Describing form

Why aren’t literary criticism much interested in form? Because it doesn’t seem to bear on the study of meaning. In the case of poetry, where form is most palpable, it doesn’t seem to have any direct bearing on meaning – hence some critics take the view the formal features such as rhyme are more ornamental than substantial. And if form doesn’t bear directly on meaning in poetry, which it is most obvious, then it probably doesn’t bear on meaning anywhere. So we can ignore it.

I’m not arguing that form does in fact bear directly on meaning. My argument isn’t about meaning about all. My argument is simply that form is there, it is real, it is important, and we can describe it [6]. It is important because that’s how the literary mind works (to convey meaning). Form is central to our experience of literature (even if peripheral to meaning as revealed through explication). In the world of the newer psychologies, is it not our obligation to investigate how literature works in terms commensurate with that work?

And how do we do that?

I suggest that we can start with description [7]. We can describe form without constructing complex cognitive models. Those models give us a way of then exploring what form does. But we must start with the phenomenon itself. We must learn to describe it.

* * * * *

I wonder: Is the current interest in description [8] in fact a search for a new founding “myth”, one to replace the spatial metaphorics of the text?


[1] See, for example, Barbara Herrnstein Smith, What Was “Close Reading”?: A Century of Method in Literary Studies, Minnesota Review, Issue 87, 2016 (New Series), pp. 57-75.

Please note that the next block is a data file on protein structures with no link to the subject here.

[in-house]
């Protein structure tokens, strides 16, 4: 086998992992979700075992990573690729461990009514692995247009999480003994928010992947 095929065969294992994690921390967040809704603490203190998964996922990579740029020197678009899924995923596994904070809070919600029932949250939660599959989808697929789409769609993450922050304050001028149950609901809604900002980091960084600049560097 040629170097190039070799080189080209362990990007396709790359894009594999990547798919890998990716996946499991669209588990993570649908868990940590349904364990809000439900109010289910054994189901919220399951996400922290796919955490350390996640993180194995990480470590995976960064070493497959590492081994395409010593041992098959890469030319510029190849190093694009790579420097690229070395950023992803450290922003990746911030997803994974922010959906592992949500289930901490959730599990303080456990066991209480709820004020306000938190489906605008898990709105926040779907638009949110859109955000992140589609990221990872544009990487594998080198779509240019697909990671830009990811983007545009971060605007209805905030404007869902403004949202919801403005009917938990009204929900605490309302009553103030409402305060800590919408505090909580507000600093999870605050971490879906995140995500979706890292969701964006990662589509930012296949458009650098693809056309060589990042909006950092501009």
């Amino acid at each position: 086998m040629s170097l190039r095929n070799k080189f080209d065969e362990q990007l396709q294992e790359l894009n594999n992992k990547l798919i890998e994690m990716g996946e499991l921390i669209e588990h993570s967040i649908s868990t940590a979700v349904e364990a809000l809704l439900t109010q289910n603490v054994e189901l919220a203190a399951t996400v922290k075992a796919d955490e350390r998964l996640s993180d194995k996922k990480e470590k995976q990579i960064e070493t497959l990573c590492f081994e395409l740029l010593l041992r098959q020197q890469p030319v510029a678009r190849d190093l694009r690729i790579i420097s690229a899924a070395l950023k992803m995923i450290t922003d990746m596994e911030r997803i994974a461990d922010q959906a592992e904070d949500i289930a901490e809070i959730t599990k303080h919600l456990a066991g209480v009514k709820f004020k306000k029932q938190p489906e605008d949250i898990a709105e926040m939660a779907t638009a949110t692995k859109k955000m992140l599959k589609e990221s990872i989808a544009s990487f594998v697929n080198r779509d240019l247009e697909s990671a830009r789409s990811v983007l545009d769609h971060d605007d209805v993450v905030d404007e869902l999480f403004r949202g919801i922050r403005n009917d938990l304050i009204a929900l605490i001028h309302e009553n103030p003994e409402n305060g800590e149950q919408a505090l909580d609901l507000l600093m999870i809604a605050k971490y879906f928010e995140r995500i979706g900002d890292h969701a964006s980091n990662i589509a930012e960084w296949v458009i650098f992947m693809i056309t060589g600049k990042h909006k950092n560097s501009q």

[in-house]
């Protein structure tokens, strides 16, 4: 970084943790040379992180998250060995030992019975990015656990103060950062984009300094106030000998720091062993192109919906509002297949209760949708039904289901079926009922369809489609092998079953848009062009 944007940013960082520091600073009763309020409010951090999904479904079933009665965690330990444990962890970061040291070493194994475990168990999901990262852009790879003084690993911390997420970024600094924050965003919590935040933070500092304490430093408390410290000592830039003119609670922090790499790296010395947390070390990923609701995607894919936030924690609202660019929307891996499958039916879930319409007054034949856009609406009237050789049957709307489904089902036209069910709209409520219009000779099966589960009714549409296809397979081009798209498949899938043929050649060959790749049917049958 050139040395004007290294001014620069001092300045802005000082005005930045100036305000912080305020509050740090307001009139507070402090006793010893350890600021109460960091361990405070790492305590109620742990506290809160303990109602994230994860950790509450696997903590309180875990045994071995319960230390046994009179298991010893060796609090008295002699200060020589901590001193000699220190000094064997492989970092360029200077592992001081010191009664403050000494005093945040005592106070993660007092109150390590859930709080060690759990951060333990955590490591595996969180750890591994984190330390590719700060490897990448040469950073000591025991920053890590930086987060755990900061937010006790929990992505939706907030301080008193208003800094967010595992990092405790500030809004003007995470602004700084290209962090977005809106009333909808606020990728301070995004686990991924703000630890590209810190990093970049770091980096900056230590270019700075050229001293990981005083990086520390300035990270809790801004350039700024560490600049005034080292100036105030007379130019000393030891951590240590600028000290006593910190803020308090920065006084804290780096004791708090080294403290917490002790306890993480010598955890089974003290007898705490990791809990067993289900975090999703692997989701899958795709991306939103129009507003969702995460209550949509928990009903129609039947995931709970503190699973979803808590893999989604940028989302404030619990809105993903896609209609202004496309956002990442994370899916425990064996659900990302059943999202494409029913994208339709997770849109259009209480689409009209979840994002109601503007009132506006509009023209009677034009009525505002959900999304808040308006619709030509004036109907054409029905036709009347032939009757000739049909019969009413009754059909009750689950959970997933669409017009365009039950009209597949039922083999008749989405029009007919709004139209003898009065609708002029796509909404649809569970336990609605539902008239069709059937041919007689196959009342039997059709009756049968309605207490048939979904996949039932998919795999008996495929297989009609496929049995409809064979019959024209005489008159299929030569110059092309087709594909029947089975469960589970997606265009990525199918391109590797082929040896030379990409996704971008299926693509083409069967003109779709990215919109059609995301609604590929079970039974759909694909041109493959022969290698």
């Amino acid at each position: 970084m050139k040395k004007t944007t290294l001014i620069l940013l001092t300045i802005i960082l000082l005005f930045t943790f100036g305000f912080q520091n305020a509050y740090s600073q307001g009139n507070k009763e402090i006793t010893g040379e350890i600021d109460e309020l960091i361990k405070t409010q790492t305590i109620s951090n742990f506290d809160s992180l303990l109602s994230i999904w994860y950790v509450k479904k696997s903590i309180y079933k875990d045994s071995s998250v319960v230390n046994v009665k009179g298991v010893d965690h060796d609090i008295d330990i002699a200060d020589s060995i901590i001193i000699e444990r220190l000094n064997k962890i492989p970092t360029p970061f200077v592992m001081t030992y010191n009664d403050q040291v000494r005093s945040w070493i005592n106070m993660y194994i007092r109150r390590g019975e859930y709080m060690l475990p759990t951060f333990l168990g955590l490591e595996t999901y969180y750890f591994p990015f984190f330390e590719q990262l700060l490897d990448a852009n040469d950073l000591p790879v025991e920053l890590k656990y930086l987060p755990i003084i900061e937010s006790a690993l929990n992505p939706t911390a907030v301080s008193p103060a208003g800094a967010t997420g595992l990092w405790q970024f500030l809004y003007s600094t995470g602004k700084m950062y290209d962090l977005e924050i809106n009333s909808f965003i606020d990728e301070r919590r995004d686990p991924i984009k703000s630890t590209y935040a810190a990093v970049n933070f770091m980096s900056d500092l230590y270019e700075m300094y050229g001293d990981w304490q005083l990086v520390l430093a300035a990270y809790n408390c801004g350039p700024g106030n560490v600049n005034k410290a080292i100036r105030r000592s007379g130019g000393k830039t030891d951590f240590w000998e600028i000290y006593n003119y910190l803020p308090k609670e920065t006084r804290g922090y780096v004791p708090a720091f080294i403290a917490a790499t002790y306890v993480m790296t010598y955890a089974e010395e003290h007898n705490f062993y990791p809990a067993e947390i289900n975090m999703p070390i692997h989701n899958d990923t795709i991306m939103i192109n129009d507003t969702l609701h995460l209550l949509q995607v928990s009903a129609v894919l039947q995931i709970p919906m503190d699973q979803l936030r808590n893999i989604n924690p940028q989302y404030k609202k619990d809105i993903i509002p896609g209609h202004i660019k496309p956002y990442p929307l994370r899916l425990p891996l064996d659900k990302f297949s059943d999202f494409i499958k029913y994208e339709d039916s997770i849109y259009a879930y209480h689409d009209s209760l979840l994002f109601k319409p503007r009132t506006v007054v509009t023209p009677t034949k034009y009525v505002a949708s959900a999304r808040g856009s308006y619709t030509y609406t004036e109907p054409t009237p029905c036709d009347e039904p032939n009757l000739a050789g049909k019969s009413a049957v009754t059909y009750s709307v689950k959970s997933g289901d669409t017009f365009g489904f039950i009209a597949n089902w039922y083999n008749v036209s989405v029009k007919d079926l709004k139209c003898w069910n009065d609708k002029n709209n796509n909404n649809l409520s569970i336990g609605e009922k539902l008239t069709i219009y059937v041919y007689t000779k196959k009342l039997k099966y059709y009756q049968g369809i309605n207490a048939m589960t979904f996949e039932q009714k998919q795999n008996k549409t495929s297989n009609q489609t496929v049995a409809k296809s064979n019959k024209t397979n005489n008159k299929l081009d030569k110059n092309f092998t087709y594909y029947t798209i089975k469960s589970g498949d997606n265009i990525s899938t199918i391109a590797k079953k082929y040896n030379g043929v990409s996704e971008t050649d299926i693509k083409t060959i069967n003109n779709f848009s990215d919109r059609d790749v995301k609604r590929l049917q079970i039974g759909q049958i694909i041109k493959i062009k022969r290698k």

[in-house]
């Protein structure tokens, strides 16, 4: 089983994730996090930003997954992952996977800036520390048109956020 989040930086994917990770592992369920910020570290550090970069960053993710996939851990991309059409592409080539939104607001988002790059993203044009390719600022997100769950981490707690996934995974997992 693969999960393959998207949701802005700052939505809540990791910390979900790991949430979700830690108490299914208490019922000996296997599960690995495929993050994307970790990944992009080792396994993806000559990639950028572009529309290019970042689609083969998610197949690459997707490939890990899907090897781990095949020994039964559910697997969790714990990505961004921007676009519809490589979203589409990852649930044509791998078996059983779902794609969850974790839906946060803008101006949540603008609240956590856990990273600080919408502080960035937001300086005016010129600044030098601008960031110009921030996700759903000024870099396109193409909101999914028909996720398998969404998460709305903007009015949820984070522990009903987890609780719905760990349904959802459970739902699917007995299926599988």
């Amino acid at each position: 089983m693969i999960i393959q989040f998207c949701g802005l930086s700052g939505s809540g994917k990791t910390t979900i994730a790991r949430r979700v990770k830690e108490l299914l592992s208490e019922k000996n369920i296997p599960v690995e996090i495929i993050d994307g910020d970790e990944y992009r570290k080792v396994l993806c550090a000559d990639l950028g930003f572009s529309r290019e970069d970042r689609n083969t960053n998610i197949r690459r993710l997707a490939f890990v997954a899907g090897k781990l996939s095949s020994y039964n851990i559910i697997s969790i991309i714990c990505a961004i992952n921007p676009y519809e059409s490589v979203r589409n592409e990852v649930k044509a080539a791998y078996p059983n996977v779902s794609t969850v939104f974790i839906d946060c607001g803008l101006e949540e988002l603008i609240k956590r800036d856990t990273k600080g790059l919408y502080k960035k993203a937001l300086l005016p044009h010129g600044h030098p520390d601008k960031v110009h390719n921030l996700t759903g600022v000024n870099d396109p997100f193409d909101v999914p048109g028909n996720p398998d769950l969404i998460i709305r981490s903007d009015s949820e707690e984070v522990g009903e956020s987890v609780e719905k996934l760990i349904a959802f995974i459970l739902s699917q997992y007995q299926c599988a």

[2] Here’s a final ARPA report evaluating the effort: Lea, Wayne A. and Shoup, June E. Review of the ARPA SUR Project and Survey of Current Technology in Speech Understanding. Final rept. 20 Jul 77-19 Jul 78: Report No. ADA066161. Download PDF:

Here’s the abstract:
The 5 year, nine-contractor ARPA SUR project produced feasibility demonstrations of computer systems that understood spoken sentences related to restricted task domains. This report reviews and evaluates the contributions of that project, including the successful Harpy system developed at Carnegie-Mellon University (CMU) and other less successful but more ambitious systems developed at CMU, Bolt Beranek and Newman, and System Development Corporation. Harpy successfully understood 95% of the sentences spoken, for a task of document retrieval involving a 1000 word vocabulary. Performances of each system are discussed in light of the complexities of the data retrieval or management tasks undertaken by the system. The project was presented in a context of a history of 26 years of work on various forms of speech recognizers. Past and current technology is surveyed, including the currently available commercial products and several development projects. Gaps in current technology are defined and recommendations for filling those gaps are offered. Speech science centers and coordinated projects are suggested as means to advance the technology and relate the previous research to real applications.

[3] William Benzon. Cognitive Networks and Literary Semantics. MLN 91: 952-982, 1976:

[4] I discuss the elision of the difference between reading and interpretation in my working paper, Transition! The 1970s in Literary Criticism, January 2017, 19 pp.:

[5] For example analysis and discussion of ring composition, see the working papers in this section of my page:

This is perhaps the most general single paper: Ring Composition: Some Notes on a Particular Literary Morphology, September 28, 2014, 70 pp.,

[6] For my major methodological statement about computation, form, and the literary mind, see Literary Morphology: Nine Propositions in a Naturalist Theory of Form. PsyArt: An Online Journal for the Psychological Study of the Arts, August 2006, Article 060608.

You can download a PDF here:

I have a more recent working paper that is worth looking at as well, Sharing Experience: Computation, Form, and Meaning in the Work of Literature (2016) 21 pp.:

[7] I have many posts at New Savanna about description:

I have organized a number of them into three working papers that you can download at

[8] For example, Sharon Marcus, Heather Love, and Stephen Best. Building a Better Description. Representations 135, Summer 2016, pp. 1-21. Downloadable copy: